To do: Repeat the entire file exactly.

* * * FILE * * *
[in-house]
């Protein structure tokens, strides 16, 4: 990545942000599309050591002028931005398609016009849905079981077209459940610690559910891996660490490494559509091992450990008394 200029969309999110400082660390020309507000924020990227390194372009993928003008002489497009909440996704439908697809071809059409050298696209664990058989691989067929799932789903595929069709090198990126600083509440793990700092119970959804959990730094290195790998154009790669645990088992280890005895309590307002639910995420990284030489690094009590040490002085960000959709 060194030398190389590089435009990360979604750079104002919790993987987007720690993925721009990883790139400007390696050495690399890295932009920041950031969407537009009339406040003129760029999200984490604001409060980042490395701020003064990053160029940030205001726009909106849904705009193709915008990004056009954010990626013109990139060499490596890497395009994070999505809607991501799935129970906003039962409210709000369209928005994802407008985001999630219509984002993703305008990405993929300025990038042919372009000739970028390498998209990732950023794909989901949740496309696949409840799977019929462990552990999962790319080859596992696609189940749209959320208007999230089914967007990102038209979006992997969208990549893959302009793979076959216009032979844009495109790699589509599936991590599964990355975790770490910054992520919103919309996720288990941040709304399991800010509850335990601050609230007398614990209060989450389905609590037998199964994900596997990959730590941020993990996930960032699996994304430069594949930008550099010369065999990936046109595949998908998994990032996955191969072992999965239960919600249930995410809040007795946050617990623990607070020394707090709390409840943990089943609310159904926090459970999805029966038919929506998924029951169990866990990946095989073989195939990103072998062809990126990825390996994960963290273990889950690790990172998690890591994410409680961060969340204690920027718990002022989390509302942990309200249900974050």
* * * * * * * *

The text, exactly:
[in-house]
């Protein structure tokens, strides 16, 4: 990545942000599309050591002028931005398609016009849905079981077209459940610690559910891996660490490494559509091992450990008394 200029969309999110400082660390020309507000924020990227390194372009993928003008002489497009909440996704439908697809071809059409050298696209664990058989691989067929799932789903595929069709090198990126600083509440793990700092119970959804959990730094290195790998154009790669645990088992280890005895309590307002639910995420990284030489690094009590040490002085960000959709 060194030398190389590089435009990360979604750079104002919790993987987007720690993925721009990883790139400007390696050495690399890295932009920041950031969407537009009339406040003129760029999200984490604001409060980042490395701020003064990053160029940030205001726009909106849904705009193709915008990004056009954010990626013109990139060499490596890497395009994070999505809607991501799935129970906003039962409210709000369209928005994802407008985001999630219509984002993703305008990405993929300025990038042919372009000739970028390498998209990732950023794909989901949740496309696949409840799977019929462990552990999962790319080859596992696609189940749209959320208007999230089914967007990102038209979006992997969208990549893959302009793979076959216009032979844009495109790699589509599936991590599964990355975790770490910054992520919103919309996720288990941040709304399991800010509850335990601050609230007398614990209060989450389905609590037998199964994900596997990959730590941020993990996930960032699996994304430069594949930008550099010369065999990936046109595949998908998994990032996955191969072992999965239960919600249930995410809040007795946050617990623990607070020394707090709390409840943990089943609310159904926090459970999805029966038919929506998924029951169990866990990946095989073989195939990103072998062809990126990825390996994960963290273990889950690790990172998690890591994410409680961060969340204690920027718990002022989390509302942990309200249900974050």